By Leslie Boghosian Murphy, Candidate for City Council District 3
Have you ever been forced to vote with your head, when you really wanted to vote with your heart?
Perhaps you went to the polls and selected one candidate when you really wanted to choose another, but because you believed your preferred person did not have a strong shot at winning you selected the “popular” contender?
This year for the first time in New York City history we have a new process to help make our election outcomes more representative of what voters truly want. Ranked Choice Voting (or “RCV” for short) received an overwhelming 74% of NYC voter support when proposed in a 2019 ballot measure, and 2021 is the first year that a citywide election will introduce the new method.
Having been implemented in 17 other cities across the United States, including San Francisco, the results of an RCV-style election allow for better representation of the community’s preference in candidates, and less polarization of the final outcome.
The new process is simple—instead of choosing just ONE candidate, you have the opportunity to rank up to five candidates, in order of preference. This way if your first pick does not win, you still have a say in the final outcome. No vote is “wasted.”
Here’s how the results break down:
Candidates who receive more than 50% of the first-choice votes automatically win.
If no candidate receives over 50%, then counting continues in rounds.
In each round, the candidate with the fewest votes is eliminated. (If your top choice candidate is eliminated, your vote then goes to your next highest ranked candidate on the ballot).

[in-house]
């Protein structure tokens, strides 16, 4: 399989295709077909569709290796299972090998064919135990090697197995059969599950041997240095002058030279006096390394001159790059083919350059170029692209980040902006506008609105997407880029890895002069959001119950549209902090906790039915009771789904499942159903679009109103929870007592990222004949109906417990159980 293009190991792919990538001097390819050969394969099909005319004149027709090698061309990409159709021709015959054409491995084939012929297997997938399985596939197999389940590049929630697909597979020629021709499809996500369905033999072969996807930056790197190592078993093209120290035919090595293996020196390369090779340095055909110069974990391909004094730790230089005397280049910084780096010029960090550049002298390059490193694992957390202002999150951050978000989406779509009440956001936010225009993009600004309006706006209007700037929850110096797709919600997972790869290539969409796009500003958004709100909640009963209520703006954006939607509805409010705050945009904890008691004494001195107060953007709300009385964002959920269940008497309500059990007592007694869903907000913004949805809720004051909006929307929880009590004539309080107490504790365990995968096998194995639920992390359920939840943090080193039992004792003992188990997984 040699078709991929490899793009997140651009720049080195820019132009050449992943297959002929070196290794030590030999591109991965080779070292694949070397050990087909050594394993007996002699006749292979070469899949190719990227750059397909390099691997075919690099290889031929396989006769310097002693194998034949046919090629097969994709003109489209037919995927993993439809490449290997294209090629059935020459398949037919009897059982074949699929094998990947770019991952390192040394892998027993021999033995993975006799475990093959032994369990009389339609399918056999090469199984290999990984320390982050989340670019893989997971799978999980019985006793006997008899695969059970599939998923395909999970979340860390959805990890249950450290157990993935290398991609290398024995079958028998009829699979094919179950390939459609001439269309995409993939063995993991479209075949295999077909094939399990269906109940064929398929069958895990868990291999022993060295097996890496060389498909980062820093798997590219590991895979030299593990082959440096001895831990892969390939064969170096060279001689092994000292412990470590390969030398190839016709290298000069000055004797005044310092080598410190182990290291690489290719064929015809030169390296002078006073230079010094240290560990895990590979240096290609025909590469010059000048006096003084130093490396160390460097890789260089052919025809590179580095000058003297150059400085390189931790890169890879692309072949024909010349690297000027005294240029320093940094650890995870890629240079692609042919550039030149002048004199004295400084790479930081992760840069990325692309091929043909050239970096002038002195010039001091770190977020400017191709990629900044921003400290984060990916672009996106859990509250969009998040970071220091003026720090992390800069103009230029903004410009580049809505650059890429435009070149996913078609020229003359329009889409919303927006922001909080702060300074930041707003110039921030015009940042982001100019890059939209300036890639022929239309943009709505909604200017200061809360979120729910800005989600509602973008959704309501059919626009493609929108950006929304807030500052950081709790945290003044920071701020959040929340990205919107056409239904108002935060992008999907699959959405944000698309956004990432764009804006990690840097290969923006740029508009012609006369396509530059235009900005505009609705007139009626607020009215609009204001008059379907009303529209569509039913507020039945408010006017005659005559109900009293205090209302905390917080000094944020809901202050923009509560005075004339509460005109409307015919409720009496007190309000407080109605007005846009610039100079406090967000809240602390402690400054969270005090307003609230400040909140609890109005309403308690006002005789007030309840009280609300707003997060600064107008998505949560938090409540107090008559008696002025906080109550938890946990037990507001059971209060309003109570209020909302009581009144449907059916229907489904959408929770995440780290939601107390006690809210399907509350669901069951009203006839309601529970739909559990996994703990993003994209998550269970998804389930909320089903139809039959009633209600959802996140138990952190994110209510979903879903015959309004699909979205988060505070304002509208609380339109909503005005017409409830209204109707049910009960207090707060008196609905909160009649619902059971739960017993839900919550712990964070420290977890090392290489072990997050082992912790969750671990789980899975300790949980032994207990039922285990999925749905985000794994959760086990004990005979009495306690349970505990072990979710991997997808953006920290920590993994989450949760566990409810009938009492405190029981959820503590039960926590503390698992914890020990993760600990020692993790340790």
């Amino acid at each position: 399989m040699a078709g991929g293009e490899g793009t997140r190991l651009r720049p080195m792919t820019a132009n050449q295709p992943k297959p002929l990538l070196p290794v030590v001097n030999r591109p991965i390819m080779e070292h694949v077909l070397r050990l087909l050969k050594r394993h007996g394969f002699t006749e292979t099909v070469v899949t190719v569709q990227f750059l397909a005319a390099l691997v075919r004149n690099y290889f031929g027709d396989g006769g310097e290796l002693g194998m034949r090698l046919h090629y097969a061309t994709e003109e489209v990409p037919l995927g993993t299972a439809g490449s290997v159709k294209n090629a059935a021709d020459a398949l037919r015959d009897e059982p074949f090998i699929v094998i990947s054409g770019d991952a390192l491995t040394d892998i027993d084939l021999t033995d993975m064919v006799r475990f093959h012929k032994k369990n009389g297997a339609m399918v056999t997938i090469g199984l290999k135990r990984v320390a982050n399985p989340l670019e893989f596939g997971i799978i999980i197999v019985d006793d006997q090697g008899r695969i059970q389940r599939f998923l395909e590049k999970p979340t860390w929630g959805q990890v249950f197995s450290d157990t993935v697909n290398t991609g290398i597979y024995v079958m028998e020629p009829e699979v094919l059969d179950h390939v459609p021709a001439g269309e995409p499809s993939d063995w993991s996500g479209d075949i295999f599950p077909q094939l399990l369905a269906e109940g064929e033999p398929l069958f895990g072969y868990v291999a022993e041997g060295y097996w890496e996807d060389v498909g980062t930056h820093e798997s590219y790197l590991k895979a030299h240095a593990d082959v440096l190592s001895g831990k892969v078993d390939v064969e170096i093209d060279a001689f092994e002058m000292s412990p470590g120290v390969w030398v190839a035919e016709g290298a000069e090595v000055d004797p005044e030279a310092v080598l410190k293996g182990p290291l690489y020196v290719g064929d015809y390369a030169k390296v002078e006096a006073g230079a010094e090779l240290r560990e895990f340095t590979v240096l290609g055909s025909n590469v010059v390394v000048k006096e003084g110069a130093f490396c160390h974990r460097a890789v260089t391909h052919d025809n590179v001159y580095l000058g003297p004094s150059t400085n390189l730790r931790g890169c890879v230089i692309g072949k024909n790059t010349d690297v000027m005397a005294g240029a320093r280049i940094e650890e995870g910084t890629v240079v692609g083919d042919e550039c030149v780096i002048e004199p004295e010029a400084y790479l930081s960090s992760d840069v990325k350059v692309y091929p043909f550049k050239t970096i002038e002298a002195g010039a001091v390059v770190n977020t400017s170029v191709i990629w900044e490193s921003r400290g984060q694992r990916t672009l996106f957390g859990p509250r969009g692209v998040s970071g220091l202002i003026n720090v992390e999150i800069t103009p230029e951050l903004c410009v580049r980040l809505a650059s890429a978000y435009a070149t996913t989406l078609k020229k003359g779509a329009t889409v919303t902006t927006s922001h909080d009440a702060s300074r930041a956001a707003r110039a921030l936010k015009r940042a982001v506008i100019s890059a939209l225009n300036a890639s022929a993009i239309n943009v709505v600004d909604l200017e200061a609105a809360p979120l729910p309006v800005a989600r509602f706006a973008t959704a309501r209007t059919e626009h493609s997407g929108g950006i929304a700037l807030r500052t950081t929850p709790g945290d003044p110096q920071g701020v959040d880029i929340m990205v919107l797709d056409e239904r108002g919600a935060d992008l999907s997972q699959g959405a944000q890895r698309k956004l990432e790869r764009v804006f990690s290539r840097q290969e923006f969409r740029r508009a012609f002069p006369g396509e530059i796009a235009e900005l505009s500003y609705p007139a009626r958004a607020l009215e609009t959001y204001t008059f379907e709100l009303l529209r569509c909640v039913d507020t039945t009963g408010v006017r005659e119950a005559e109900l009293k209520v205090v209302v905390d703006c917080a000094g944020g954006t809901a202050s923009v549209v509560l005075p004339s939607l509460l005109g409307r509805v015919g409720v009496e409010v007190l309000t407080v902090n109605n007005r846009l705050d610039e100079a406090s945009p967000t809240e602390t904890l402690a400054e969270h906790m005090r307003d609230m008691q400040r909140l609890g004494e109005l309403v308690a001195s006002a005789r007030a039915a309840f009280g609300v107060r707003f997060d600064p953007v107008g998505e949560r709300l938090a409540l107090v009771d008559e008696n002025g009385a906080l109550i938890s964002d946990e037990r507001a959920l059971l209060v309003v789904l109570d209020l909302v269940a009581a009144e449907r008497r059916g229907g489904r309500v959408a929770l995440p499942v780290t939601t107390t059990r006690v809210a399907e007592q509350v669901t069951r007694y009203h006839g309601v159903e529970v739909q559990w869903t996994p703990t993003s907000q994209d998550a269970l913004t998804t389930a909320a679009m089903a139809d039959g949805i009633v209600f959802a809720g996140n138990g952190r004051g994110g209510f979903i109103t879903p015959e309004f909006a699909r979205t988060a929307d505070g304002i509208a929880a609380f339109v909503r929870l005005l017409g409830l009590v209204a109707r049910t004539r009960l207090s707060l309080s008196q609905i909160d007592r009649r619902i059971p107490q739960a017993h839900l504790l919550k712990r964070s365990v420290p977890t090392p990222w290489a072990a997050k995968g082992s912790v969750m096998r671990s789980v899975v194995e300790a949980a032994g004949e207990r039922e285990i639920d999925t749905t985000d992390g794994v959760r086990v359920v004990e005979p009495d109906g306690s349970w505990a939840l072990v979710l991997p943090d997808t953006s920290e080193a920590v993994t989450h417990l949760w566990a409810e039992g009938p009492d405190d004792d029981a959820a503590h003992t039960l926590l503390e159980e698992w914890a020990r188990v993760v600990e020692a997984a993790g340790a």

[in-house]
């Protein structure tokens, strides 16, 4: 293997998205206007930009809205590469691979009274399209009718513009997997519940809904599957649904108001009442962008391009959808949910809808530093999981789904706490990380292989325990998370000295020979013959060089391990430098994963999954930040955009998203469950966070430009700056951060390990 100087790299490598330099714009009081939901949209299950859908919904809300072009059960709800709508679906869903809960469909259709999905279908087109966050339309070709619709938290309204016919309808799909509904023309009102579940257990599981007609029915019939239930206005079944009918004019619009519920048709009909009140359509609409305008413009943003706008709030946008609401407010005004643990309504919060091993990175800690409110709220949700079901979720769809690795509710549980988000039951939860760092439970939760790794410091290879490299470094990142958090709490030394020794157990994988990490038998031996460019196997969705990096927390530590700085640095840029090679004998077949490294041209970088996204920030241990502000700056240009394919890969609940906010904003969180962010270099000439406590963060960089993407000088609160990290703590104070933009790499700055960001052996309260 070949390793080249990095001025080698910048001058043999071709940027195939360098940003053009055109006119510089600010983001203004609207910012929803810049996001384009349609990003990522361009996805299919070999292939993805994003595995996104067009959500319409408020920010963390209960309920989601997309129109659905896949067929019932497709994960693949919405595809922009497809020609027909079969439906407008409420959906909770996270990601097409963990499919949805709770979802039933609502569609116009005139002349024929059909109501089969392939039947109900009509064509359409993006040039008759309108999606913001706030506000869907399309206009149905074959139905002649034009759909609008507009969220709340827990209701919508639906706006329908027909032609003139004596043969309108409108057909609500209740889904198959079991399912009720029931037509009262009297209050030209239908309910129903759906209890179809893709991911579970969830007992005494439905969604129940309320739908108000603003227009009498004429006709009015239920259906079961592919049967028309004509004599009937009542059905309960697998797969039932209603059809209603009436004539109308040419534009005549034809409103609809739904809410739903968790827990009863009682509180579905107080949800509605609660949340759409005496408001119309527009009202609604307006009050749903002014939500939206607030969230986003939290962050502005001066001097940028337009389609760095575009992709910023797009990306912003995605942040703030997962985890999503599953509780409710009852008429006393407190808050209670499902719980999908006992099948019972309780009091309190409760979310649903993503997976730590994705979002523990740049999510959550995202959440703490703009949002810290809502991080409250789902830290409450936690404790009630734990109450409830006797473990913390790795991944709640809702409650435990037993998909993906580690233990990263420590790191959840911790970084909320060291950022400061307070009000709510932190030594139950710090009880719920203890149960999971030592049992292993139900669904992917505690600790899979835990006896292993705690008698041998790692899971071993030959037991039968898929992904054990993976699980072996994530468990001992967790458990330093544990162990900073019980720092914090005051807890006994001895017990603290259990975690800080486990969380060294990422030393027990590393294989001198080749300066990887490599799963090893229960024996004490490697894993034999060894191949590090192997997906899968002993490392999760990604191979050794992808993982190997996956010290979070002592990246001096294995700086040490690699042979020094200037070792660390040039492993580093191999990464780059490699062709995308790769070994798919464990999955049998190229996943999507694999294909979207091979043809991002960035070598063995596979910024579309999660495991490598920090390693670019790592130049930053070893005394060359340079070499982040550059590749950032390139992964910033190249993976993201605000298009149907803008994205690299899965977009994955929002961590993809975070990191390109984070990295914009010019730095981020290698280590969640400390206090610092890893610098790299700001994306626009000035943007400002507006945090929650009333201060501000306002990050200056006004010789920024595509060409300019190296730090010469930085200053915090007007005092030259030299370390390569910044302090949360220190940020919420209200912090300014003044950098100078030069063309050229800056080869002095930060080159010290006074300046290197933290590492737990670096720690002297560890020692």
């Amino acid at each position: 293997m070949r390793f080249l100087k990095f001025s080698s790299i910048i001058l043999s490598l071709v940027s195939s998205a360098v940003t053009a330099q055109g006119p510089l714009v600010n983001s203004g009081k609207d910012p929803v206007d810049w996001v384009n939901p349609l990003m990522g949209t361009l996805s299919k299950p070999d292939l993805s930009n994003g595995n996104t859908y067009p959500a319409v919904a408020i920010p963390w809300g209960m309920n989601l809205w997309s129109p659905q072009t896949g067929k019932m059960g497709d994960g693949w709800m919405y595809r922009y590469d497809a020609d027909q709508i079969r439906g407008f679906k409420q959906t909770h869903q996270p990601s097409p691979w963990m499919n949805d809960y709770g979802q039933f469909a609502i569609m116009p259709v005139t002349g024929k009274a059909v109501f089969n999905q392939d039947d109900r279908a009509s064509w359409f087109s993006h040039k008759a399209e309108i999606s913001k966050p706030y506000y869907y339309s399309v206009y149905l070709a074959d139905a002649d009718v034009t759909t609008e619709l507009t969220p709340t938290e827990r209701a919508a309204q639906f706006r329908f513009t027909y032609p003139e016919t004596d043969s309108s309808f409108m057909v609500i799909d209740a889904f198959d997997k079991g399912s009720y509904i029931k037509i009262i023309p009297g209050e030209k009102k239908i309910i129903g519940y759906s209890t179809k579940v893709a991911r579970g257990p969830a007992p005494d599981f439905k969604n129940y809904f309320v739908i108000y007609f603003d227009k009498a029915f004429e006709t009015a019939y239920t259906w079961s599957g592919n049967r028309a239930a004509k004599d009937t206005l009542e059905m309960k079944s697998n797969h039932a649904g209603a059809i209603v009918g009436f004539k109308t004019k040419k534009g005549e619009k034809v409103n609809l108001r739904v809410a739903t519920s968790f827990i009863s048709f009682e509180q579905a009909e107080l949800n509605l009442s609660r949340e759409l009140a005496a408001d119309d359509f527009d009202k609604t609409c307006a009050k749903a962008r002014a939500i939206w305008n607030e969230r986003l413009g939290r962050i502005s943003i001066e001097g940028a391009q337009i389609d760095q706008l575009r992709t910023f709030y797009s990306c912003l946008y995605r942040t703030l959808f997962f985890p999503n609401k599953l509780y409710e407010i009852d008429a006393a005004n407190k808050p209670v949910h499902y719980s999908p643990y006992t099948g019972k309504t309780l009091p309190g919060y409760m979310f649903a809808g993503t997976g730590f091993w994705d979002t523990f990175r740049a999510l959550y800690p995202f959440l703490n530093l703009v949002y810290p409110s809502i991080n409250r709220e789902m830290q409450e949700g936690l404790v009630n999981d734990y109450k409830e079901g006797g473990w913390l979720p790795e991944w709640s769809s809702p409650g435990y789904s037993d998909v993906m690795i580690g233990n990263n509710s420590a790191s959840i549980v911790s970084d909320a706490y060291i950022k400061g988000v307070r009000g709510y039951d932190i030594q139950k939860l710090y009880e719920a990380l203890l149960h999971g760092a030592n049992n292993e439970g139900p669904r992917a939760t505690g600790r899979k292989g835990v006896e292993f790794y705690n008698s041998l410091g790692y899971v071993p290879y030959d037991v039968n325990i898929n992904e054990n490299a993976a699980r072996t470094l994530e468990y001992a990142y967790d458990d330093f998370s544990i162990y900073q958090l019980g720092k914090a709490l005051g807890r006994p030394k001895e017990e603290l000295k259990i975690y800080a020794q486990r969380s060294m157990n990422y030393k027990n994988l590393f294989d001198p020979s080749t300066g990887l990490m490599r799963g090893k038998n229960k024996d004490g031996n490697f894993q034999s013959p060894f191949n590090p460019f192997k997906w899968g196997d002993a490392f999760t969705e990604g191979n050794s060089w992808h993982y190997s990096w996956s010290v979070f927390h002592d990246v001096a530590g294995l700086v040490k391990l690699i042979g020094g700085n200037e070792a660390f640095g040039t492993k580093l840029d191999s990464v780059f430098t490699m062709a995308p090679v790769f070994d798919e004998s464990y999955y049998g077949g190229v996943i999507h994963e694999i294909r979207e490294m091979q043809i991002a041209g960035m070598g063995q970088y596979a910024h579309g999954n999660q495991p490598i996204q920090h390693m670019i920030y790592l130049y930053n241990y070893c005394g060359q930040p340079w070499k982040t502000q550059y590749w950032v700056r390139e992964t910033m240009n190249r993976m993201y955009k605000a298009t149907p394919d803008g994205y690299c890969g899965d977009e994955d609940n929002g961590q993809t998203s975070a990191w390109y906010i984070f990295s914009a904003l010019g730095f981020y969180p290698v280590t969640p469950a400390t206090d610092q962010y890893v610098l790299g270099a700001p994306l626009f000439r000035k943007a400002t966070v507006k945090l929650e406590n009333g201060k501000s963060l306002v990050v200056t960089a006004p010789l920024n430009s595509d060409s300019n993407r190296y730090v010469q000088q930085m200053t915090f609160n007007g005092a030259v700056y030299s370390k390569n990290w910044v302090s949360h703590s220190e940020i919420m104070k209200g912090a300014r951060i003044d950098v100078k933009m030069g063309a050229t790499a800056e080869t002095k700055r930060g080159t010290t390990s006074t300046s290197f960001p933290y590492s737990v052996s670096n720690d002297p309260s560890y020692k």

The process continues until there are only two candidates left, and the person with the most votes WINS.
Why is Ranked Choice Voting better?
For starters, by ranking multiple candidates your vote can still impact who gets elected even if your top choice does not win.
Ranked Choice Voting provides a more civilized election. Because candidates will be seeking broad support (even from voters who may not rank them first), their campaigns are more likely to focus on appealing to voters rather than attacking other candidates. (And after the last two national elections, I believe we have experienced more than our fair share of “attack politics”).
RCV has proven to be more equitable in electing women and people of color, which is critically important to a city as diverse as New York.
This is of particular significance to me. There are 53 Council seats in New York City and currently only 13 of those seats are held by women. That number does not reflect balance, equality or our city’s demographics. With all of the open seats in September that count could dwindle to a mere five women in City Council! I do not want to imagine our city’s future with only 10% female representation. As a mother and proponent of diverse leadership, I want to set a strong example for my daughter and all of the young ladies out there who are watching us.
As with any change, there may be some confusion at the ballot box. However, the beauty of this new process is that YOU the voter now have more say in the final outcome for our next Mayor, Public Advocate, Comptroller, Borough President and City Council member. Learn more about Ranked Choice Voting here.
I urge you to carefully examine each of the candidates, do your homework on their platforms (mine can be viewed at www.LeslieForNYC.com) and vote with your head AND your heart! New York City’s future hangs in the balance, and we need elected officials who are up for the challenge of revitalizing the greatest city in the world.
Leslie Boghosian Murphy has lived in the District for over 17years. As a third generation New Yorker, her career as an investigative journalist helped shaped her forward-thinking “get it done” mindset which our district needs as we anticipate the Post-Pandemic era. Boghosian Murphy is a mother and Executive Member of Community Board 4 who is running for City Council in District 3, which includes West Village, Chelsea and Hell’s Kitchen.